Arundel Books: A bundle of joy

June 3, 2021 | Lindsey Anderson-SGN
Arundel Books: A bundle of joy

Before even entering the front doors of Arundel Books, customers are greeted by the friendly face of Briana Schwartz at the register on the other side of the big glass window. Surrounded by book displays, she encourages readers young and old to enter the store - and use hand sanitizer use before touching any of the books.

Visitors to the bookstore in the pristine and ornate white building, decked out with intricate pillars and Edison-style light bulbs, are taken back in time, as if sucked into a history book on Seattle's Pioneer Square district.

Ornate marble carvings of the beer-making process line the walls. "This was originally built as a brewery for the Capital Maulten Brewing Company, which became Olympia Beer," owner Phil Bevis, informed me while we discussed all the books Arundel has to offer its Queer readers.

Bevis founded Arundel Books in 1984. "A long, long time ago, in a galaxy far, far away!" he quipped as he explained some of the interesting history of the store.

The LGBTQ community has been pivotal for Arundel Books over its 37 years. "Let's face it," Bevis said, "folks in the LGBTQ community just, on average, read more." As a result, over the years, Arundel Books has included more diverse works of fiction and nonfiction by LGBTQ authors, thanks in part to the amazing patronage Queer readers have given the store.

"We would shelve fiction and biographies by LGBTQ writers in the LGBTQ section, and now, that isn't the case," Bevis explained. "The work has become mainstream, and so it's featured in all of the sections."

Arundel Books still features an LGBTQ section, smack in the middle of the store, but as Bevis pointed out, great works by LGBTQ authors, and stories centering Queer experiences, can be found in just about any genre and section of the store.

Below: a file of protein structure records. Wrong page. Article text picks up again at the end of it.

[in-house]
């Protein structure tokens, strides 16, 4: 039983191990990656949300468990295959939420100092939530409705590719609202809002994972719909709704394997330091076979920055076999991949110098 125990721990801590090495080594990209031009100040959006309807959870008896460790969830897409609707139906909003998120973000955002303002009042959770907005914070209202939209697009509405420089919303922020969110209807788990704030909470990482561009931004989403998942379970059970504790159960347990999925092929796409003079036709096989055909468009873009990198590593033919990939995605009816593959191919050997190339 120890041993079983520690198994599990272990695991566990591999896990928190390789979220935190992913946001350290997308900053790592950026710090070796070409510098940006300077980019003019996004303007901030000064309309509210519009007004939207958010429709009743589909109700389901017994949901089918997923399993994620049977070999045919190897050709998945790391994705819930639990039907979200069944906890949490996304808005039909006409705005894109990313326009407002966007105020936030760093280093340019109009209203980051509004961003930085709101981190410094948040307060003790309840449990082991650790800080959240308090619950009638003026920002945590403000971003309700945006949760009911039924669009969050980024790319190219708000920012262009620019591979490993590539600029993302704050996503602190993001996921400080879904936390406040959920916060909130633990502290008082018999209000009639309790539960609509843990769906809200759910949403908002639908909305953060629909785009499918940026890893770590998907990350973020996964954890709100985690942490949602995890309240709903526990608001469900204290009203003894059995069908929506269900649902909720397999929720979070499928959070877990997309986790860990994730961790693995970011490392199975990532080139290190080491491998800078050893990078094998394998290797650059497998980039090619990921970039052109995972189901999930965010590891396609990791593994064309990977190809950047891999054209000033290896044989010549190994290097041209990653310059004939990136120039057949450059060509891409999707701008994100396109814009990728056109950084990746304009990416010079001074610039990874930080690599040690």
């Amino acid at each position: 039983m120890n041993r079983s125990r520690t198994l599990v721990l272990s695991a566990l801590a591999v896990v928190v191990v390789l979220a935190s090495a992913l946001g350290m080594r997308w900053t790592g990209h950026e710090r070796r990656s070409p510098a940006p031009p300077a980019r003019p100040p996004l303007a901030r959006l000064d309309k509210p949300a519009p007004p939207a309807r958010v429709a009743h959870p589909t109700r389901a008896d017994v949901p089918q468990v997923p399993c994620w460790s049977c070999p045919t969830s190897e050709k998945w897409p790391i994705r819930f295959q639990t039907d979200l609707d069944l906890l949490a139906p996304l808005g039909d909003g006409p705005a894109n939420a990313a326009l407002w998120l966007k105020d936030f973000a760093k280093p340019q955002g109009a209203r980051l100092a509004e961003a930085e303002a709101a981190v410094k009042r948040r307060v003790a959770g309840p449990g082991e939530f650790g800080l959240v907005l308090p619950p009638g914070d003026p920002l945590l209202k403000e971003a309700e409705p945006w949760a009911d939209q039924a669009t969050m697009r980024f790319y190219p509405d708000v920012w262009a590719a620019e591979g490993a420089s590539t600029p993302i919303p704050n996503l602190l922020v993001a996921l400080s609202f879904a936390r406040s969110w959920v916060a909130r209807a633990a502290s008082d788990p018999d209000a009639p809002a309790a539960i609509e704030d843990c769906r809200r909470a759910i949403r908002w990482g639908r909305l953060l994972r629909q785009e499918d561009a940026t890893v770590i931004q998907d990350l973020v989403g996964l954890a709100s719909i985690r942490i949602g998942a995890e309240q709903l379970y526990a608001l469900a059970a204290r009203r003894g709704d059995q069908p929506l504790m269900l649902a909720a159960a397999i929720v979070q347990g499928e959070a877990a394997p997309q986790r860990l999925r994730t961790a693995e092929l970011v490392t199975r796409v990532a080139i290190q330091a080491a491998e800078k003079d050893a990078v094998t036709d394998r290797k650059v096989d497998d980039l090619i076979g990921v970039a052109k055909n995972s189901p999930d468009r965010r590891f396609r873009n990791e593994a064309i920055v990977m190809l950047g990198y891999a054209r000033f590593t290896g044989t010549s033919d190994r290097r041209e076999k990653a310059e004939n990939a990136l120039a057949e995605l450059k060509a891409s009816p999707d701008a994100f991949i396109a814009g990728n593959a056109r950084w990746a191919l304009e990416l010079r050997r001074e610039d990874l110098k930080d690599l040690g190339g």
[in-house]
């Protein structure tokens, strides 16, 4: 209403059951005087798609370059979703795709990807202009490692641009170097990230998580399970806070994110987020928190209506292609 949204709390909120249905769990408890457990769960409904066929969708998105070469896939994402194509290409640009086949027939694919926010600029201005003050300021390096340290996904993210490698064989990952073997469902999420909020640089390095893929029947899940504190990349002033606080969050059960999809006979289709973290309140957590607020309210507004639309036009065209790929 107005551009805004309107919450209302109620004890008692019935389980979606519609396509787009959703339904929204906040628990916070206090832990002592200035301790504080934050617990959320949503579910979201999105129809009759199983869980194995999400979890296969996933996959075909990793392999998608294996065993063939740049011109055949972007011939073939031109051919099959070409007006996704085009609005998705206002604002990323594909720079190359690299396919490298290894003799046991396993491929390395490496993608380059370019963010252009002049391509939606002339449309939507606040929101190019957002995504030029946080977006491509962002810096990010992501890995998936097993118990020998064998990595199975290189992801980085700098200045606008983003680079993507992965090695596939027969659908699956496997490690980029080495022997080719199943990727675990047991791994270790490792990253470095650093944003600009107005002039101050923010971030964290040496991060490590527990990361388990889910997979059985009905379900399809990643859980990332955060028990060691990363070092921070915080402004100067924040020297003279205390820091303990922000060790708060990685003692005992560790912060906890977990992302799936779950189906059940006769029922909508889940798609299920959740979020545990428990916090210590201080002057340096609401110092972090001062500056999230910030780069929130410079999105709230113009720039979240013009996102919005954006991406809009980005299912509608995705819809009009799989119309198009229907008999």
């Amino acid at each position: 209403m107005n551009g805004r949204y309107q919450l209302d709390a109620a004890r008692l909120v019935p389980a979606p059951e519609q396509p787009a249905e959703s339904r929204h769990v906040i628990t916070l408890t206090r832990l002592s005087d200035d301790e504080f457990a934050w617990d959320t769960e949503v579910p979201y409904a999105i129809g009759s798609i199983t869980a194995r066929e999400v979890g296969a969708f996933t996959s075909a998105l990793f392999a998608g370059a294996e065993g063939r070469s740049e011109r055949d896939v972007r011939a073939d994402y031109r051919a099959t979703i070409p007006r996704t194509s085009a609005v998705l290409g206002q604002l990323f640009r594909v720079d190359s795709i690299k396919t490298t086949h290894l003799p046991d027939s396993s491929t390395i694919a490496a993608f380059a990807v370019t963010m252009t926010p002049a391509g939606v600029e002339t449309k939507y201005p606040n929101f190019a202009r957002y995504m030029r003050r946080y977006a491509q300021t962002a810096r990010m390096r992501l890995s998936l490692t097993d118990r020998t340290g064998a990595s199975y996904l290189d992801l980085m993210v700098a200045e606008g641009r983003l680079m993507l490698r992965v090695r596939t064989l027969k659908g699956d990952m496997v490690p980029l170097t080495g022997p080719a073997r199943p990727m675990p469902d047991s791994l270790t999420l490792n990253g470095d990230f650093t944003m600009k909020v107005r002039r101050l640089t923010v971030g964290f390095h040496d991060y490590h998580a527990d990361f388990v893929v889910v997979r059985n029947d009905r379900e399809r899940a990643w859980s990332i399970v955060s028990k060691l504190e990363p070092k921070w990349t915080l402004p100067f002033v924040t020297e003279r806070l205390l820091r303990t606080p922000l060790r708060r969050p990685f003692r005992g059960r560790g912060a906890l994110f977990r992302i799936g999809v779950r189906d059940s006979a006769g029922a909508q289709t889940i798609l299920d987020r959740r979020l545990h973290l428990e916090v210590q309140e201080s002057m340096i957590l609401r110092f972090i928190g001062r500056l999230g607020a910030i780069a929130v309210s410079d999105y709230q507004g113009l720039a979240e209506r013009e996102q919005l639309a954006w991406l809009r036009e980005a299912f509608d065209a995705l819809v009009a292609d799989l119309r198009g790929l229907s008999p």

The store carries a wide variety of books, some of the most popular titles at the moment being The Hill We Climb by poet Amanda Gorman and Meditations by Marcus Aurelius. "Surprisingly enough, we've sold nearly a dozen Communist Manifestos since moving to this location," Schwartz added.

As for LGBTQ titles, Schwartz and Bevis pointed me toward a variety of wonderful works, both fiction and nonfiction. For younger and middle school- and early high school-aged readers, Schwartz recommended Every Heart a Doorway, a fantasy adventure novel featuring an asexual main character. The series, Schwartz pointed out, features many LGBTQ characters, as well as other people with identities not usually seen in heroes. And the best part of the representation is that their identities don't consume the characters. While the protagonist is asexual, that's not what her story is about; it is just one part of who she is.

For older readers, Bevis recommended The Argonauts by Maggie Nelson, a beautiful prose memoir that tells the story of family, identity, and change. Maggie navigates her life as a new step-parent while trying to build a home and support her husband during his transition. The emotions of the book are raw, and the text itself ties in brilliant theorists, philosophers, and some of the greatest minds of the last century.

When asked why our readers should shop at Arundel Books, Bevis and Schwartz were candid, telling us that their store is no more deserving of customers than any other independent bookstore. "Support independent bookstores in your community, wherever that may be. It doesn't necessarily have to be us," Bevis said.

However, Arundel will continue to integrate Queer authors and texts into all sections of the store, and continue to create a safe space for all customers. "Books should be for everyone," Schwartz added.

And at Arundel Books, everyone is welcome.

Note: The Argonauts will be the first book in our new SGN Summer Reading Book Club! If you are interested in reading along with other bibliophiles, follow us @sgn_books on Instagram.